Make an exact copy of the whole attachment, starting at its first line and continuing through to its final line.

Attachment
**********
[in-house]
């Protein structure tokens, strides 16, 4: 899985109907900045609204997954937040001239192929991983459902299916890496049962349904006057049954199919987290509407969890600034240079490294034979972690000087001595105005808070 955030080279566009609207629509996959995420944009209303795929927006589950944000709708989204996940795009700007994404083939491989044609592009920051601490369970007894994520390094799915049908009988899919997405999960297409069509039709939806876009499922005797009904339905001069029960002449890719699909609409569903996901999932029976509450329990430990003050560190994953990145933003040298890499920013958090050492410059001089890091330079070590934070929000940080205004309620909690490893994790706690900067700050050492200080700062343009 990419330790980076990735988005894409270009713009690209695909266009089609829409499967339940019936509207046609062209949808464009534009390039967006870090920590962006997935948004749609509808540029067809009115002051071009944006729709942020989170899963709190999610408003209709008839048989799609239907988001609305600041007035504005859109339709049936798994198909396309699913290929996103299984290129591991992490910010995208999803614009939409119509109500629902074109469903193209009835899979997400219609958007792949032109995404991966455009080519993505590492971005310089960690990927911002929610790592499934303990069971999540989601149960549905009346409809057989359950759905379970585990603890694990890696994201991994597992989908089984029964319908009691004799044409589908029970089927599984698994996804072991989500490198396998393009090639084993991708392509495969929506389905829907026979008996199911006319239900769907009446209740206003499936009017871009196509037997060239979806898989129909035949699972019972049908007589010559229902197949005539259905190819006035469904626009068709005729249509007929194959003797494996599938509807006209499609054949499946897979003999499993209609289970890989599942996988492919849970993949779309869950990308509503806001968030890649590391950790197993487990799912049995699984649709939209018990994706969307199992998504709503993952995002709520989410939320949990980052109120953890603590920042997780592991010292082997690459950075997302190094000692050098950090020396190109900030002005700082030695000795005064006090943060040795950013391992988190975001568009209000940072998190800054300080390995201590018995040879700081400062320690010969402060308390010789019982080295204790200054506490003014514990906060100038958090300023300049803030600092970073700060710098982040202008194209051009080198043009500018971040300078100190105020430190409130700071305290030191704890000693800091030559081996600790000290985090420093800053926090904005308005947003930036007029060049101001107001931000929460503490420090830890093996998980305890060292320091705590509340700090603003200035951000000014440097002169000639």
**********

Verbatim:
[in-house]
């Protein structure tokens, strides 16, 4: 899985109907900045609204997954937040001239192929991983459902299916890496049962349904006057049954199919987290509407969890600034240079490294034979972690000087001595105005808070 955030080279566009609207629509996959995420944009209303795929927006589950944000709708989204996940795009700007994404083939491989044609592009920051601490369970007894994520390094799915049908009988899919997405999960297409069509039709939806876009499922005797009904339905001069029960002449890719699909609409569903996901999932029976509450329990430990003050560190994953990145933003040298890499920013958090050492410059001089890091330079070590934070929000940080205004309620909690490893994790706690900067700050050492200080700062343009 990419330790980076990735988005894409270009713009690209695909266009089609829409499967339940019936509207046609062209949808464009534009390039967006870090920590962006997935948004749609509808540029067809009115002051071009944006729709942020989170899963709190999610408003209709008839048989799609239907988001609305600041007035504005859109339709049936798994198909396309699913290929996103299984290129591991992490910010995208999803614009939409119509109500629902074109469903193209009835899979997400219609958007792949032109995404991966455009080519993505590492971005310089960690990927911002929610790592499934303990069971999540989601149960549905009346409809057989359950759905379970585990603890694990890696994201991994597992989908089984029964319908009691004799044409589908029970089927599984698994996804072991989500490198396998393009090639084993991708392509495969929506389905829907026979008996199911006319239900769907009446209740206003499936009017871009196509037997060239979806898989129909035949699972019972049908007589010559229902197949005539259905190819006035469904626009068709005729249509007929194959003797494996599938509807006209499609054949499946897979003999499993209609289970890989599942996988492919849970993949779309869950990308509503806001968030890649590391950790197993487990799912049995699984649709939209018990994706969307199992998504709503993952995002709520989410939320949990980052109120953890603590920042997780592991010292082997690459950075997302190094000692050098950090020396190109900030002005700082030695000795005064006090943060040795950013391992988190975001568009209000940072998190800054300080390995201590018995040879700081400062320690010969402060308390010789019982080295204790200054506490003014514990906060100038958090300023300049803030600092970073700060710098982040202008194209051009080198043009500018971040300078100190105020430190409130700071305290030191704890000693800091030559081996600790000290985090420093800053926090904005308005947003930036007029060049101001107001931000929460503490420090830890093996998980305890060292320091705590509340700090603003200035951000000014440097002169000639």